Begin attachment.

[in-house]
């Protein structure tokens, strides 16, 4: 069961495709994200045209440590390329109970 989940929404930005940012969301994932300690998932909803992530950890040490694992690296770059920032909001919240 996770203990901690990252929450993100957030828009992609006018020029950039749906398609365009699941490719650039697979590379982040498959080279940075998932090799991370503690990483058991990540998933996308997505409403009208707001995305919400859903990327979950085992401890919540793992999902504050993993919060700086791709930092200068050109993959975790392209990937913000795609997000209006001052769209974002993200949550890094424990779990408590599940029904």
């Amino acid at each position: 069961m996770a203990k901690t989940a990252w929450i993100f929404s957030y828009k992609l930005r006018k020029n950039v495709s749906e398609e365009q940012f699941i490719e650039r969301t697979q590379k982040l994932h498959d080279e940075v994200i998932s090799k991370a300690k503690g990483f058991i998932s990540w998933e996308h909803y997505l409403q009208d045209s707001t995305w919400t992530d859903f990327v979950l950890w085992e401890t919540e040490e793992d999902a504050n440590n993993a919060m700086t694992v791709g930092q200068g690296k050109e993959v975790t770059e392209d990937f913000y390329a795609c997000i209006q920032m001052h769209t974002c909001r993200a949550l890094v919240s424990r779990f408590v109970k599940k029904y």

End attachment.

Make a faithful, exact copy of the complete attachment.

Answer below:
[in-house]
């Protein structure tokens, strides 16, 4: 069961495709994200045209440590390329109970 989940929404930005940012969301994932300690998932909803992530950890040490694992690296770059920032909001919240 996770203990901690990252929450993100957030828009992609006018020029950039749906398609365009699941490719650039697979590379982040498959080279940075998932090799991370503690990483058991990540998933996308997505409403009208707001995305919400859903990327979950085992401890919540793992999902504050993993919060700086791709930092200068050109993959975790392209990937913000795609997000209006001052769209974002993200949550890094424990779990408590599940029904």
């Amino acid at each position: 069961m996770a203990k901690t989940a990252w929450i993100f929404s957030y828009k992609l930005r006018k020029n950039v495709s749906e398609e365009q940012f699941i490719e650039r969301t697979q590379k982040l994932h498959d080279e940075v994200i998932s090799k991370a300690k503690g990483f058991i998932s990540w998933e996308h909803y997505l409403q009208d045209s707001t995305w919400t992530d859903f990327v979950l950890w085992e401890t919540e040490e793992d999902a504050n440590n993993a919060m700086t694992v791709g930092q200068g690296k050109e993959v975790t770059e392209d990937f913000y390329a795609c997000i209006q920032m001052h769209t974002c909001r993200a949550l890094v919240s424990r779990f408590v109970k599940k029904y």